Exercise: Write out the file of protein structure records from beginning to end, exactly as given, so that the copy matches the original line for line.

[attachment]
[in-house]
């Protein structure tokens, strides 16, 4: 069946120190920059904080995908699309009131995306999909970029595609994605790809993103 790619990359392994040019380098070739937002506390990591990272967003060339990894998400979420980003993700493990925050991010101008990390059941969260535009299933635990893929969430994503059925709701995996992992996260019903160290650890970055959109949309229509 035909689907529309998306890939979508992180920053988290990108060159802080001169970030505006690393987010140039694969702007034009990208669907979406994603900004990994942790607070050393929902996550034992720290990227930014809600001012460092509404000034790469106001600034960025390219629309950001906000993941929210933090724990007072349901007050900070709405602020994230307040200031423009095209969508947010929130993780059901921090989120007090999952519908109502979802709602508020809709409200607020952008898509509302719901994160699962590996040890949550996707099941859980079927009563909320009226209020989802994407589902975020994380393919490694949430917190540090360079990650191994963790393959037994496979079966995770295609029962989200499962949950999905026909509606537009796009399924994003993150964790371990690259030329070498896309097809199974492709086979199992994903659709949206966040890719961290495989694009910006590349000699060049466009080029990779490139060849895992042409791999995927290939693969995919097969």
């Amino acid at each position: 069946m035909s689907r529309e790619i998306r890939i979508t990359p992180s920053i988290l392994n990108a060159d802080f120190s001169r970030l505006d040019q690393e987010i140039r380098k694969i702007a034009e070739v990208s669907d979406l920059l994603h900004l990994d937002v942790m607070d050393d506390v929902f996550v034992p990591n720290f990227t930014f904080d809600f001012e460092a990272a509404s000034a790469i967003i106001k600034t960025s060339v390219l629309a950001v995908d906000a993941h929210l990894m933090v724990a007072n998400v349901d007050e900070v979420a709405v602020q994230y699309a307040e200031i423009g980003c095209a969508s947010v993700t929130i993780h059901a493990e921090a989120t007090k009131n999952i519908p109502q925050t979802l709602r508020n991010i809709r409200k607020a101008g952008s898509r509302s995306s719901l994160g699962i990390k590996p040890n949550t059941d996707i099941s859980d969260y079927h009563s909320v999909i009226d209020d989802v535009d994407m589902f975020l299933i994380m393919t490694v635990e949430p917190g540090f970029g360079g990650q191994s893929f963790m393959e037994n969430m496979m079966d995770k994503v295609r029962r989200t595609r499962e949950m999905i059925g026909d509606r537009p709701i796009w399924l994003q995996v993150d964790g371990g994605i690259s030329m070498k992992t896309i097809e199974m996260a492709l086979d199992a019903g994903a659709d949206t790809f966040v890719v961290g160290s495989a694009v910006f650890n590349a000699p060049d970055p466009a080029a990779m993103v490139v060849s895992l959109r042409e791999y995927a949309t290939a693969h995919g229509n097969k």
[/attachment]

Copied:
[in-house]
């Protein structure tokens, strides 16, 4: 069946120190920059904080995908699309009131995306999909970029595609994605790809993103 790619990359392994040019380098070739937002506390990591990272967003060339990894998400979420980003993700493990925050991010101008990390059941969260535009299933635990893929969430994503059925709701995996992992996260019903160290650890970055959109949309229509 035909689907529309998306890939979508992180920053988290990108060159802080001169970030505006690393987010140039694969702007034009990208669907979406994603900004990994942790607070050393929902996550034992720290990227930014809600001012460092509404000034790469106001600034960025390219629309950001906000993941929210933090724990007072349901007050900070709405602020994230307040200031423009095209969508947010929130993780059901921090989120007090999952519908109502979802709602508020809709409200607020952008898509509302719901994160699962590996040890949550996707099941859980079927009563909320009226209020989802994407589902975020994380393919490694949430917190540090360079990650191994963790393959037994496979079966995770295609029962989200499962949950999905026909509606537009796009399924994003993150964790371990690259030329070498896309097809199974492709086979199992994903659709949206966040890719961290495989694009910006590349000699060049466009080029990779490139060849895992042409791999995927290939693969995919097969």
């Amino acid at each position: 069946m035909s689907r529309e790619i998306r890939i979508t990359p992180s920053i988290l392994n990108a060159d802080f120190s001169r970030l505006d040019q690393e987010i140039r380098k694969i702007a034009e070739v990208s669907d979406l920059l994603h900004l990994d937002v942790m607070d050393d506390v929902f996550v034992p990591n720290f990227t930014f904080d809600f001012e460092a990272a509404s000034a790469i967003i106001k600034t960025s060339v390219l629309a950001v995908d906000a993941h929210l990894m933090v724990a007072n998400v349901d007050e900070v979420a709405v602020q994230y699309a307040e200031i423009g980003c095209a969508s947010v993700t929130i993780h059901a493990e921090a989120t007090k009131n999952i519908p109502q925050t979802l709602r508020n991010i809709r409200k607020a101008g952008s898509r509302s995306s719901l994160g699962i990390k590996p040890n949550t059941d996707i099941s859980d969260y079927h009563s909320v999909i009226d209020d989802v535009d994407m589902f975020l299933i994380m393919t490694v635990e949430p917190g540090f970029g360079g990650q191994s893929f963790m393959e037994n969430m496979m079966d995770k994503v295609r029962r989200t595609r499962e949950m999905i059925g026909d509606r537009p709701i796009w399924l994003q995996v993150d964790g371990g994605i690259s030329m070498k992992t896309i097809e199974m996260a492709l086979d199992a019903g994903a659709d949206t790809f966040v890719v961290g160290s495989a694009v910006f650890n590349a000699p060049d970055p466009a080029a990779m993103v490139v060849s895992l959109r042409e791999y995927a949309t290939a693969h995919g229509n097969k």